We will discuss student manuscripts in an environment that encourages honest criticism, always balanced by respect for the writer. In class and during individual conferences, we will explore strategies for revision of each student’s work.

Writing Workshop requirement in the MAWP. Elective in the MAE and MAWP.

ENG 484 — Topics in Genre and Form: Conversation Pieces in Poetry

Welch, Wed 6:00-9:15 p.m. LPC

Though often discussed as the product of a solitary pursuit, a writer’s craft depends not only on an historical awareness and understanding of literature, but on her engagement with her contemporaries as well. With this notion in mind, this poetry-focused special topics workshop will examine the ways in which writers collaborate and converse via their published works. By reading, discussing, and writing a number of established structural and thematic forms—including epistolary poems, erasures, homages, translations, and variations—and engaging in a full-class, quarter-long collaborative poetic project, participants will explore how directly engaging the work they read infuses and invigorates what they write. We’ll read a number of poets, including (but definitely not limited to) Emily Dickinson, Richard Hugo, Kenneth Koch, Mary Ruefle, and Cesar Vallejo.

ENG 491—Science and Nature Writing

Anton, Tue 6:00-9:15 p.m. LPC

The growing field of science and nature writing offers a lucrative career opportunity for creative writers.  This well-paying, wide-open field is as creative as fiction and poetry, and easier to pursue than many think.  This course introduces students to opportunities for breaking into an exciting field.   From deep space to the wonders of the cell, we will explore the need and techniques for women, men, and diverse writers to cover cutting-edge research.  Many MAWP alumni have gotten good jobs writing about science and nature.  No prior science background needed.  We will hear from guest professionals, visit a lab, and learn how to write and sell fun and important stories.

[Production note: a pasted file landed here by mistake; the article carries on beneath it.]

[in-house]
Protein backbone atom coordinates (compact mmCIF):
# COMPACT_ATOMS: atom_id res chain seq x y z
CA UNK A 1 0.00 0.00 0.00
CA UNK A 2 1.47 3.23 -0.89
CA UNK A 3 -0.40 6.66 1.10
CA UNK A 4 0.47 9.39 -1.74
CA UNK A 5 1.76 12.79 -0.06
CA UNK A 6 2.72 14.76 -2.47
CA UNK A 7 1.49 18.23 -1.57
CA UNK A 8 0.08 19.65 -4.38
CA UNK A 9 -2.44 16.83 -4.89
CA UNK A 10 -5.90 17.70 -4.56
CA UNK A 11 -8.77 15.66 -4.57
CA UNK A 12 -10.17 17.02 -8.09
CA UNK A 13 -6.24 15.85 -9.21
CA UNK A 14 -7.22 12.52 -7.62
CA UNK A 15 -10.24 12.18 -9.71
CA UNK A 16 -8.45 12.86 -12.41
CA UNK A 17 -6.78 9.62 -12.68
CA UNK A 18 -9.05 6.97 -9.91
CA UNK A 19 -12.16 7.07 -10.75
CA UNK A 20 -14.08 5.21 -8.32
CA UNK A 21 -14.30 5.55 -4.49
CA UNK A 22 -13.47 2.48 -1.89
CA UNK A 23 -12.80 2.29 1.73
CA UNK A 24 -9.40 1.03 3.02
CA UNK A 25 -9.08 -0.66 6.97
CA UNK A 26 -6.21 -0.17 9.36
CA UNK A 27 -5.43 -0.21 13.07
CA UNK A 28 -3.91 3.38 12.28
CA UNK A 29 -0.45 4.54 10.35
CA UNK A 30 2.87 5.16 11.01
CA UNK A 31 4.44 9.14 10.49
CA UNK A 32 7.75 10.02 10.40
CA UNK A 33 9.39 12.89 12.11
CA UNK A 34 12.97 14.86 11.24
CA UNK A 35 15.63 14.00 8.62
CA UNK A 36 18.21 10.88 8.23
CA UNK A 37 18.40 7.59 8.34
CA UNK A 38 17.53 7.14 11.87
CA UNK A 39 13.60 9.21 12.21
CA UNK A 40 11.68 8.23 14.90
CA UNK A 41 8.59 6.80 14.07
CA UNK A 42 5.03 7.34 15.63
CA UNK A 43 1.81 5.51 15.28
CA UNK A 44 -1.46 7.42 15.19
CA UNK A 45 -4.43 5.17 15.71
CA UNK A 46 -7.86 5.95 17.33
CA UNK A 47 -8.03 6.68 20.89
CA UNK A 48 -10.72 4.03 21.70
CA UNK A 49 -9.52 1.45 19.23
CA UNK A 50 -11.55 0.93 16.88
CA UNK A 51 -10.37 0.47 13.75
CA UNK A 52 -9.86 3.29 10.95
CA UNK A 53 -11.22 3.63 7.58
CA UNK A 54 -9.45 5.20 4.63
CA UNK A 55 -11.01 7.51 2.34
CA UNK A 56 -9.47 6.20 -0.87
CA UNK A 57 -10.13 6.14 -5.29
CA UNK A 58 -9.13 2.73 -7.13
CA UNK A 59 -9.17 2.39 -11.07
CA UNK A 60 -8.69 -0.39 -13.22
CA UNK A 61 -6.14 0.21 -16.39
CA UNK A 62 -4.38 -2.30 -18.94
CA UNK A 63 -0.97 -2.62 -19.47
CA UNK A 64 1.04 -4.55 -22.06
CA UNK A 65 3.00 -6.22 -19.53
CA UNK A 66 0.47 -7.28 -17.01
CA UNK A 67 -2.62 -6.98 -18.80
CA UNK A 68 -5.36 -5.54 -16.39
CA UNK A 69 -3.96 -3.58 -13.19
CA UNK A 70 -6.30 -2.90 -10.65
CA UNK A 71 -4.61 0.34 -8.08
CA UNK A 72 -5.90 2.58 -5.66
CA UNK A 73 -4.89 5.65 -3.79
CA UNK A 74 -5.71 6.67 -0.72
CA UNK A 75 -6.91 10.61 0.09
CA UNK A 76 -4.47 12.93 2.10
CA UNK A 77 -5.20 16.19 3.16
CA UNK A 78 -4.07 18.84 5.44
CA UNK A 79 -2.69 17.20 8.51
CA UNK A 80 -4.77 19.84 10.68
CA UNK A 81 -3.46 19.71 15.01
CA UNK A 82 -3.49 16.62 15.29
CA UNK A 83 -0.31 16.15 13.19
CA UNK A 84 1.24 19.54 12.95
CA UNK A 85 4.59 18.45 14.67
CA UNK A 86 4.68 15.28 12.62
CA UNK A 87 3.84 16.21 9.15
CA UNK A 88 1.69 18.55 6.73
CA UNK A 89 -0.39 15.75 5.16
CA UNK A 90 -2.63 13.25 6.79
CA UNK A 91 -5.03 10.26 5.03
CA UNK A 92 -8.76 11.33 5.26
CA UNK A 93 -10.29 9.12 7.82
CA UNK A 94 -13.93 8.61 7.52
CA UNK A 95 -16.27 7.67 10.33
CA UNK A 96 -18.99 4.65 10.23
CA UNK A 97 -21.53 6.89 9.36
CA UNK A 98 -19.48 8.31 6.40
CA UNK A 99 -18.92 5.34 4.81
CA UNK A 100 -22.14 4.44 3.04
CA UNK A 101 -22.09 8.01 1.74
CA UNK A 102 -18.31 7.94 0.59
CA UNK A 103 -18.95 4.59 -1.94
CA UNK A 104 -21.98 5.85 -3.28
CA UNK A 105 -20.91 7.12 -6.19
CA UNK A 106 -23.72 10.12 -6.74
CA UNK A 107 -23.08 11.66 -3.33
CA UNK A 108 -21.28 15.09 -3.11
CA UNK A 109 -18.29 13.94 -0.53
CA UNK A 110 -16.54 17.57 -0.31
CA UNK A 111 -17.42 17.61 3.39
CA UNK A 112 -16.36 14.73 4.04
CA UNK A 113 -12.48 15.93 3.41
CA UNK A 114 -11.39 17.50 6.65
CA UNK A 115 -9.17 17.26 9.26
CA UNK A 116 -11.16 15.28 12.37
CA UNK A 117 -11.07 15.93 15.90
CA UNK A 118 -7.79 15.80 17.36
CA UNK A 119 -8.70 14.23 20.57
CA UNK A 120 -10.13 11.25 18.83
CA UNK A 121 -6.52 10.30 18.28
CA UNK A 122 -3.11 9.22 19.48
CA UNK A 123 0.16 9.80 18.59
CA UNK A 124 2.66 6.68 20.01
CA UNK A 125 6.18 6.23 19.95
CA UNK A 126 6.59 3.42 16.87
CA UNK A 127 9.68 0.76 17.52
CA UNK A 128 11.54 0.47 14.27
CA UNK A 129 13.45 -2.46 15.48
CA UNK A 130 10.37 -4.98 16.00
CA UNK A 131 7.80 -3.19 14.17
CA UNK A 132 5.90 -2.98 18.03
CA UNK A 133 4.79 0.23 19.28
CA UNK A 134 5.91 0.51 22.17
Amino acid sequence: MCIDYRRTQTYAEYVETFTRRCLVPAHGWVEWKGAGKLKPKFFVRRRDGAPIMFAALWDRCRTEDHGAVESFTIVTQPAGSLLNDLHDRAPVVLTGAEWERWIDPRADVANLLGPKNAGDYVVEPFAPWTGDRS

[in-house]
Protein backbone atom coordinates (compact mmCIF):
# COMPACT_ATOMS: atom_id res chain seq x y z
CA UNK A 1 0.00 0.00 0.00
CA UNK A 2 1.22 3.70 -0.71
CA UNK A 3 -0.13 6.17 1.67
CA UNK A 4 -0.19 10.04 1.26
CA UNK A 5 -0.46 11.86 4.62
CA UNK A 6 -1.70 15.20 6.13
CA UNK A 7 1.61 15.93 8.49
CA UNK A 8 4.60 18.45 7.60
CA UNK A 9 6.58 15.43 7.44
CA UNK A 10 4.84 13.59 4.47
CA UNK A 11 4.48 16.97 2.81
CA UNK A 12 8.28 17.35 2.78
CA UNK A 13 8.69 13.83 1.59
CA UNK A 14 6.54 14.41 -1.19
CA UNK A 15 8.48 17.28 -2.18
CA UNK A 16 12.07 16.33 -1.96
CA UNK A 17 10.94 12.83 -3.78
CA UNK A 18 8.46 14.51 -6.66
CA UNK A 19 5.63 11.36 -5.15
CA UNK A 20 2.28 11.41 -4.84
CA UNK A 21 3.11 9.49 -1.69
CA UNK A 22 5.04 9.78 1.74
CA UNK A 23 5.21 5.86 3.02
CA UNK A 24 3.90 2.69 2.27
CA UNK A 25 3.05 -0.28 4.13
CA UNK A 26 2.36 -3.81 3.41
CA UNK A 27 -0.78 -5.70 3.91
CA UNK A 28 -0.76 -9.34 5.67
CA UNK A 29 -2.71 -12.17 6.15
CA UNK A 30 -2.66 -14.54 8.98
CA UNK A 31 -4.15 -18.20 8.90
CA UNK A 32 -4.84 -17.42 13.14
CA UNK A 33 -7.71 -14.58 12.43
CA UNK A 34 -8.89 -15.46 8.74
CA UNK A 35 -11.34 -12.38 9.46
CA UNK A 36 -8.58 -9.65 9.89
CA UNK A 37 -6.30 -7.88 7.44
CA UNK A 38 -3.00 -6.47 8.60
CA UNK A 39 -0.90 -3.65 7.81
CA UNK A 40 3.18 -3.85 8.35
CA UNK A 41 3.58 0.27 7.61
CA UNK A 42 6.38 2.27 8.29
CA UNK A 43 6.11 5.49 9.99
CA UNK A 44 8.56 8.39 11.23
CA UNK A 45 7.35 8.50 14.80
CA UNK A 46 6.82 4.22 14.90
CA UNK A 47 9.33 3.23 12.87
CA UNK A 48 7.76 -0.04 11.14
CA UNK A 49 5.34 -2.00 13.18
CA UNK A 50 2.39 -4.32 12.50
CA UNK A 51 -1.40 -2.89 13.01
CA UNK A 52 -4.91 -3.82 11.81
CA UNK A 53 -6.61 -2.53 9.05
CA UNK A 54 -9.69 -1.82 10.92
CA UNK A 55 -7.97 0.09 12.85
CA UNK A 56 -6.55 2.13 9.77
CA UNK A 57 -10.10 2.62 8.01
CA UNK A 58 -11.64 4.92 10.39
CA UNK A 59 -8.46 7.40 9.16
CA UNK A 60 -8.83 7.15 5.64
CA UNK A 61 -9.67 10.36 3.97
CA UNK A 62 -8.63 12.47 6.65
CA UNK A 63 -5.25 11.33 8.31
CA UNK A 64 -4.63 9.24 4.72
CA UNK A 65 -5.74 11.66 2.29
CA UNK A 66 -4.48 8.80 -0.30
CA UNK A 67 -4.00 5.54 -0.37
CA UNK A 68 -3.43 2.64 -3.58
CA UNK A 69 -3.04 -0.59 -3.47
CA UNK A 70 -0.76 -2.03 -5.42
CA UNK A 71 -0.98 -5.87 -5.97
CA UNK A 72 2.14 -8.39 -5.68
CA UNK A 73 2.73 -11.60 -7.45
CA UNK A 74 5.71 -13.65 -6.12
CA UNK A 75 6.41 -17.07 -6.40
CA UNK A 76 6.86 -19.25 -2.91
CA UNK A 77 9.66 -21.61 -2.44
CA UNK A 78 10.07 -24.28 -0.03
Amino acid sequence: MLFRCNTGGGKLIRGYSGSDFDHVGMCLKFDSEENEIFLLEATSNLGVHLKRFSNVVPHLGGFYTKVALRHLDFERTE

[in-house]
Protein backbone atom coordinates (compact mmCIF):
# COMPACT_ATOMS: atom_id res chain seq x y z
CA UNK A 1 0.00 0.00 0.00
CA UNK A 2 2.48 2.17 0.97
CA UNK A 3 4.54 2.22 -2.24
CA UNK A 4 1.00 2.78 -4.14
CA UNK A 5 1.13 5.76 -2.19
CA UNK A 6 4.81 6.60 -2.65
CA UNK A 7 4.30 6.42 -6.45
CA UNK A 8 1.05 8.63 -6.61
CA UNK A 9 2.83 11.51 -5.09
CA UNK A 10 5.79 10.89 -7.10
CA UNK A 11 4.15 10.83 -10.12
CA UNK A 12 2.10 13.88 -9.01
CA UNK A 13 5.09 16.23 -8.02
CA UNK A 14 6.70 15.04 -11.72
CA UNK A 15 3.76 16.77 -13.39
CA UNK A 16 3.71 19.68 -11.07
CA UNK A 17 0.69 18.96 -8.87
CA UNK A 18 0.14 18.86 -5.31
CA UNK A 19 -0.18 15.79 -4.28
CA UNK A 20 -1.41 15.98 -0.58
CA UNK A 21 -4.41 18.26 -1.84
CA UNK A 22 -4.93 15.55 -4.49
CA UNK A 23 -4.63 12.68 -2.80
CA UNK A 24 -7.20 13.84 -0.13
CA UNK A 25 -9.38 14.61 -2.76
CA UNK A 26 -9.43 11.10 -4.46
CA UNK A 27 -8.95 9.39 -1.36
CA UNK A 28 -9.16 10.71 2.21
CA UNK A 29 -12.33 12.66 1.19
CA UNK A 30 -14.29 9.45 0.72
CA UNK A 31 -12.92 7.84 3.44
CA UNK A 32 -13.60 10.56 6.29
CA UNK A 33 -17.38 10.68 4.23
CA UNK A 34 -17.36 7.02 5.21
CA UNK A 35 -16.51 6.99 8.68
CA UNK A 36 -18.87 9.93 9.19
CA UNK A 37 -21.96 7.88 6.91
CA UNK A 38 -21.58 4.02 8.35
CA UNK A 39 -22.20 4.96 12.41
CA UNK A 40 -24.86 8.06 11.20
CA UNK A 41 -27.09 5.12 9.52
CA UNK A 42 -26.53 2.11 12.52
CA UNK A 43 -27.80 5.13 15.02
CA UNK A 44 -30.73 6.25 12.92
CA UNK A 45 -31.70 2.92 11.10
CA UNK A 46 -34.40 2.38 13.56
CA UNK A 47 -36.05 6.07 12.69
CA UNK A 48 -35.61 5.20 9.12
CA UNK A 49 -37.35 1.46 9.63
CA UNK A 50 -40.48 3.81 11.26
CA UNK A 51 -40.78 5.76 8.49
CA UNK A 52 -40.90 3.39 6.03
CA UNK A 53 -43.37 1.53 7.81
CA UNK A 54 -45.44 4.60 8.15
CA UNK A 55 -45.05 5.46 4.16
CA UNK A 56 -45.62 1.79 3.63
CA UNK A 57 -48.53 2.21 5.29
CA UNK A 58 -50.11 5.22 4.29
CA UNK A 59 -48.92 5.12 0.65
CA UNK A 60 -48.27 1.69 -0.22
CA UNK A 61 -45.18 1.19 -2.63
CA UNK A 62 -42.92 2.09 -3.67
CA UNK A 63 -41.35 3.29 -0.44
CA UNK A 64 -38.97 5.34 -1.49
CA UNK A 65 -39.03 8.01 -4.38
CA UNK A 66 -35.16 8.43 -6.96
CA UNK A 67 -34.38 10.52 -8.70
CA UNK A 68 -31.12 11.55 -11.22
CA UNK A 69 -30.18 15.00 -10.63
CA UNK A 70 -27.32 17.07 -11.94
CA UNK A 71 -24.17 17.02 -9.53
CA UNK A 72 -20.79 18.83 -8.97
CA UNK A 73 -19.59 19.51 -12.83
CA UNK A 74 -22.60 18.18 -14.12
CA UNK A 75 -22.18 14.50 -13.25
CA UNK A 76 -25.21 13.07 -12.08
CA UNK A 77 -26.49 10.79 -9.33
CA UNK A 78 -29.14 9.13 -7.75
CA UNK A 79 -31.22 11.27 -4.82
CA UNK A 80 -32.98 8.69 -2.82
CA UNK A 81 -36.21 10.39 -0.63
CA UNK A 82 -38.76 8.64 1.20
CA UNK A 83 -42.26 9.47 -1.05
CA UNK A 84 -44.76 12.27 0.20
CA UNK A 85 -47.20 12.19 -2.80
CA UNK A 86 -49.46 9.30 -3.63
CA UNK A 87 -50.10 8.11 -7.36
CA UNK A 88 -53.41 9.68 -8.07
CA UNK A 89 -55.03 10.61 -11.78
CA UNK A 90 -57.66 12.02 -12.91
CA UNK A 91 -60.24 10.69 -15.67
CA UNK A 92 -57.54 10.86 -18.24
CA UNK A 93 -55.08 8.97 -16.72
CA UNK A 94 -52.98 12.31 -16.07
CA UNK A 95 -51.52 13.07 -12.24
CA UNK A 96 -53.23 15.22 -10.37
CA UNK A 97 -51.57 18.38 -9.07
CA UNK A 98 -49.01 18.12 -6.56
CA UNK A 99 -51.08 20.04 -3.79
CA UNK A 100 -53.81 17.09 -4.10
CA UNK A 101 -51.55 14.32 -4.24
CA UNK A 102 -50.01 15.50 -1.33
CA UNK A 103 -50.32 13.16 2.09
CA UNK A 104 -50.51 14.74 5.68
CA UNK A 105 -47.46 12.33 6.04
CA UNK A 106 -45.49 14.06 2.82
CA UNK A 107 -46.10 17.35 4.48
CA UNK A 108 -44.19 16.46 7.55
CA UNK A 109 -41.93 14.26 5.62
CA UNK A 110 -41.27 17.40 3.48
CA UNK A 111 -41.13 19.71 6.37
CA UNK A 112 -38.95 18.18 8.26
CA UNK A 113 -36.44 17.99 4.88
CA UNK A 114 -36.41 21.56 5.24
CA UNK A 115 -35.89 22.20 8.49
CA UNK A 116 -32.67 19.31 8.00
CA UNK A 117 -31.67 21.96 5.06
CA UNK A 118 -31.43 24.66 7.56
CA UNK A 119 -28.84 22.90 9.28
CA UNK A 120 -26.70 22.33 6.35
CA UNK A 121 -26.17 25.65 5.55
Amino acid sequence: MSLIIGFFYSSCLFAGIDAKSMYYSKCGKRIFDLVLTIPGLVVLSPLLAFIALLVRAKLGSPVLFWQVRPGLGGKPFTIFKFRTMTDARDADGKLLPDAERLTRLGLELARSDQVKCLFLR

Writing Workshop requirement in the MAWP. Elective in the MAE and MAWP.

English 509: English Dept. Internship in Writing & Publishing

Green, Online                               

“Internship in English” is a four-credit course designed to compliment your English course of study along with your internship experience (100 hours of internship work). Using literature, film, and career guides, the class explores both academic and pragmatic aspects of work. We will analyze definitions of and strategies for career success, what makes work meaningful, the positive and negative power of technology in the workplace, and issues of ethics and social justice for employers and employees. Most practically, we will explore current career opportunities for English graduates and reflect on your ideal career paths, ask you to create job-finding strategies, and improve your resume and cover letter writing along with your interviewing skills. Ultimately, we will relate our readings and discussions to your internship and apply what we learn to your future career.